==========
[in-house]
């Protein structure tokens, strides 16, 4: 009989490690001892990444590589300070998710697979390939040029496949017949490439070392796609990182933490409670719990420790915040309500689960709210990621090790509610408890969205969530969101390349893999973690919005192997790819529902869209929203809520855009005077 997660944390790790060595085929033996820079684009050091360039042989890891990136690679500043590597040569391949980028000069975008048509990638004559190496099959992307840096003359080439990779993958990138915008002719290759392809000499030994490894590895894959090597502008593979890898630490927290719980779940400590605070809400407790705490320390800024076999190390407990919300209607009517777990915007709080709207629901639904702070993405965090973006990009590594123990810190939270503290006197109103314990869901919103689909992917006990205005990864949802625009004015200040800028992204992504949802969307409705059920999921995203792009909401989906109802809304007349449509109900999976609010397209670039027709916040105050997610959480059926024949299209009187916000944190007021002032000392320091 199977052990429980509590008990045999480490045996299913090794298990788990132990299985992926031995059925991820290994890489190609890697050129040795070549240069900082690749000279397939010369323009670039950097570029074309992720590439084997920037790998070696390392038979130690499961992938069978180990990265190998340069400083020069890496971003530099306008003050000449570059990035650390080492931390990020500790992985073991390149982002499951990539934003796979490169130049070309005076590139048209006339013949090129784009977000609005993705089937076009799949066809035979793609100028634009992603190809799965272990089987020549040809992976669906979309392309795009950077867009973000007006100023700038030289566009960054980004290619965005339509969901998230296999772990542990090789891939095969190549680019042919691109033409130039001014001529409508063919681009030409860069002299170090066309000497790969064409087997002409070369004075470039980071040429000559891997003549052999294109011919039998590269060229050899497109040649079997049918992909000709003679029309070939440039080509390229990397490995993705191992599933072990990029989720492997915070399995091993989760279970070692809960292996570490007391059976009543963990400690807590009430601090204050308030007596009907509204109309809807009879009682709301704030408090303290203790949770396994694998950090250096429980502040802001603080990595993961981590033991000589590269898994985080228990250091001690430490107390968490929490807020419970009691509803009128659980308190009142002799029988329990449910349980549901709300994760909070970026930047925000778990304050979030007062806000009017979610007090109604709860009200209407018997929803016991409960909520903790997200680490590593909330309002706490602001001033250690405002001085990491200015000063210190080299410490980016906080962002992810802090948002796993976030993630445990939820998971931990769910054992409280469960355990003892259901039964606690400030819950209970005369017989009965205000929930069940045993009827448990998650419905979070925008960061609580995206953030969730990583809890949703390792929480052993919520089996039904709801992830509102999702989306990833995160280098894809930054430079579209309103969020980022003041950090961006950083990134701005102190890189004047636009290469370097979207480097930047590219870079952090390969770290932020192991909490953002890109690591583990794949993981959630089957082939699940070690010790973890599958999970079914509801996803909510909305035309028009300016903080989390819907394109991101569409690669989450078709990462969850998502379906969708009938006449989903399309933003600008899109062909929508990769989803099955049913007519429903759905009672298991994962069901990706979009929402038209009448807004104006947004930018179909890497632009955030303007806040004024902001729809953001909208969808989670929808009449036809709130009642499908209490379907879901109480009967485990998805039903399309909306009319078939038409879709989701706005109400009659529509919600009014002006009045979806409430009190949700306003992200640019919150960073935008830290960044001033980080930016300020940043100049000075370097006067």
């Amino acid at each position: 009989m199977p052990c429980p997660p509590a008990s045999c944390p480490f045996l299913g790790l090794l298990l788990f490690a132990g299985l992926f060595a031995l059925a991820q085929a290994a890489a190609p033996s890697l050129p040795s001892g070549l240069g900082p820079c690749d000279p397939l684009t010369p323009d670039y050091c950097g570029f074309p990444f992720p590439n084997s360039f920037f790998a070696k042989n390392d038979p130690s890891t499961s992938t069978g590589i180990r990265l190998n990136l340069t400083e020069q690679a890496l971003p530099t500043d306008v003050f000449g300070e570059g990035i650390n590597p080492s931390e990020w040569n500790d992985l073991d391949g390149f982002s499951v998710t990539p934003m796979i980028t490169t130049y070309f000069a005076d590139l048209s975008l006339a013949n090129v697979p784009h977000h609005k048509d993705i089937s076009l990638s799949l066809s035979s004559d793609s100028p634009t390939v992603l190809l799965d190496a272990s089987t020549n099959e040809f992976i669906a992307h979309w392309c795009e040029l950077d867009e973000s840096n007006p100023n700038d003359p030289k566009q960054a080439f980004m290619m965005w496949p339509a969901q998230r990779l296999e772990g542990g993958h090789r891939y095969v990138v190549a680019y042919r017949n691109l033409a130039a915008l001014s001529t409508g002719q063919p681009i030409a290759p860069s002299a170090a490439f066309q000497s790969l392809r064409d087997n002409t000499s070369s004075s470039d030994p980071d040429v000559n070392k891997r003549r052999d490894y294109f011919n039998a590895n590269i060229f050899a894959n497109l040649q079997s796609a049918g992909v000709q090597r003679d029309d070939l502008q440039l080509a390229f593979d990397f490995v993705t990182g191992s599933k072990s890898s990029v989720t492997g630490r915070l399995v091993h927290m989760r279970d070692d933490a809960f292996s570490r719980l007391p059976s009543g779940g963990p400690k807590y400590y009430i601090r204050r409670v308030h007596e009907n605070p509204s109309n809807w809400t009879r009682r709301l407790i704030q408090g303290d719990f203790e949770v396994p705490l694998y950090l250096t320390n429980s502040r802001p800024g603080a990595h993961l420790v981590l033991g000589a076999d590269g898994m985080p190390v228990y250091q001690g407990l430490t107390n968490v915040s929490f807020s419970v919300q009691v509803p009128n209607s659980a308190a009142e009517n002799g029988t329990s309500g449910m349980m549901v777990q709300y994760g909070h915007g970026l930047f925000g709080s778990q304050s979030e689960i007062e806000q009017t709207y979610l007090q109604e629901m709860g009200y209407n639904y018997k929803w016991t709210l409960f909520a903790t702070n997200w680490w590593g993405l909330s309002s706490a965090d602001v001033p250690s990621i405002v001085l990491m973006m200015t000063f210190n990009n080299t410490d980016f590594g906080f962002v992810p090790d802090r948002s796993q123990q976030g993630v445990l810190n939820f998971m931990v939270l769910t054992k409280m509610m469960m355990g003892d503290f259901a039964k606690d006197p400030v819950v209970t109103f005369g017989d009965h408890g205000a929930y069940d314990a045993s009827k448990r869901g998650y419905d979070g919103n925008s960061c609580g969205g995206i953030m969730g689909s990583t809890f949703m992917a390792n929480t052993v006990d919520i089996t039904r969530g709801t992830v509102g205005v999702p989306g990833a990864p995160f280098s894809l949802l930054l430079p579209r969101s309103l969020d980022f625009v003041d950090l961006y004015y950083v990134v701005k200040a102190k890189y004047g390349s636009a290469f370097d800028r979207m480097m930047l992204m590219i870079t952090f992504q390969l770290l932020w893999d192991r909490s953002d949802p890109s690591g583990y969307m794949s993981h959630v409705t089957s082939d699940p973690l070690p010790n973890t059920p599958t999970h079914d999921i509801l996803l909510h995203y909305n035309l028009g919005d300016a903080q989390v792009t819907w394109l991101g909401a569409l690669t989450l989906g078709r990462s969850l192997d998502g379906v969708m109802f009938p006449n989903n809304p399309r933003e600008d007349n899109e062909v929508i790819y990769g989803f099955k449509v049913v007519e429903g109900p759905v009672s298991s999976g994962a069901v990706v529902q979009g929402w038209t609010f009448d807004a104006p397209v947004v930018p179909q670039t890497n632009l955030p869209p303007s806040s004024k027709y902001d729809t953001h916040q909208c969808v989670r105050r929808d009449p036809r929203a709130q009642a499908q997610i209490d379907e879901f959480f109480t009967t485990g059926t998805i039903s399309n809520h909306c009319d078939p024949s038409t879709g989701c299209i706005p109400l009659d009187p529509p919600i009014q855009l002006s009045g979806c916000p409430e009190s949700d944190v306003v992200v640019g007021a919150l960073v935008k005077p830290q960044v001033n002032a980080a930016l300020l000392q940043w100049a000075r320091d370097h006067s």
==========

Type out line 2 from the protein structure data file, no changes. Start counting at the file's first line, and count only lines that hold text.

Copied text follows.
């Protein structure tokens, strides 16, 4: 009989490690001892990444590589300070998710697979390939040029496949017949490439070392796609990182933490409670719990420790915040309500689960709210990621090790509610408890969205969530969101390349893999973690919005192997790819529902869209929203809520855009005077 997660944390790790060595085929033996820079684009050091360039042989890891990136690679500043590597040569391949980028000069975008048509990638004559190496099959992307840096003359080439990779993958990138915008002719290759392809000499030994490894590895894959090597502008593979890898630490927290719980779940400590605070809400407790705490320390800024076999190390407990919300209607009517777990915007709080709207629901639904702070993405965090973006990009590594123990810190939270503290006197109103314990869901919103689909992917006990205005990864949802625009004015200040800028992204992504949802969307409705059920999921995203792009909401989906109802809304007349449509109900999976609010397209670039027709916040105050997610959480059926024949299209009187916000944190007021002032000392320091 199977052990429980509590008990045999480490045996299913090794298990788990132990299985992926031995059925991820290994890489190609890697050129040795070549240069900082690749000279397939010369323009670039950097570029074309992720590439084997920037790998070696390392038979130690499961992938069978180990990265190998340069400083020069890496971003530099306008003050000449570059990035650390080492931390990020500790992985073991390149982002499951990539934003796979490169130049070309005076590139048209006339013949090129784009977000609005993705089937076009799949066809035979793609100028634009992603190809799965272990089987020549040809992976669906979309392309795009950077867009973000007006100023700038030289566009960054980004290619965005339509969901998230296999772990542990090789891939095969190549680019042919691109033409130039001014001529409508063919681009030409860069002299170090066309000497790969064409087997002409070369004075470039980071040429000559891997003549052999294109011919039998590269060229050899497109040649079997049918992909000709003679029309070939440039080509390229990397490995993705191992599933072990990029989720492997915070399995091993989760279970070692809960292996570490007391059976009543963990400690807590009430601090204050308030007596009907509204109309809807009879009682709301704030408090303290203790949770396994694998950090250096429980502040802001603080990595993961981590033991000589590269898994985080228990250091001690430490107390968490929490807020419970009691509803009128659980308190009142002799029988329990449910349980549901709300994760909070970026930047925000778990304050979030007062806000009017979610007090109604709860009200209407018997929803016991409960909520903790997200680490590593909330309002706490602001001033250690405002001085990491200015000063210190080299410490980016906080962002992810802090948002796993976030993630445990939820998971931990769910054992409280469960355990003892259901039964606690400030819950209970005369017989009965205000929930069940045993009827448990998650419905979070925008960061609580995206953030969730990583809890949703390792929480052993919520089996039904709801992830509102999702989306990833995160280098894809930054430079579209309103969020980022003041950090961006950083990134701005102190890189004047636009290469370097979207480097930047590219870079952090390969770290932020192991909490953002890109690591583990794949993981959630089957082939699940070690010790973890599958999970079914509801996803909510909305035309028009300016903080989390819907394109991101569409690669989450078709990462969850998502379906969708009938006449989903399309933003600008899109062909929508990769989803099955049913007519429903759905009672298991994962069901990706979009929402038209009448807004104006947004930018179909890497632009955030303007806040004024902001729809953001909208969808989670929808009449036809709130009642499908209490379907879901109480009967485990998805039903399309909306009319078939038409879709989701706005109400009659529509919600009014002006009045979806409430009190949700306003992200640019919150960073935008830290960044001033980080930016300020940043100049000075370097006067």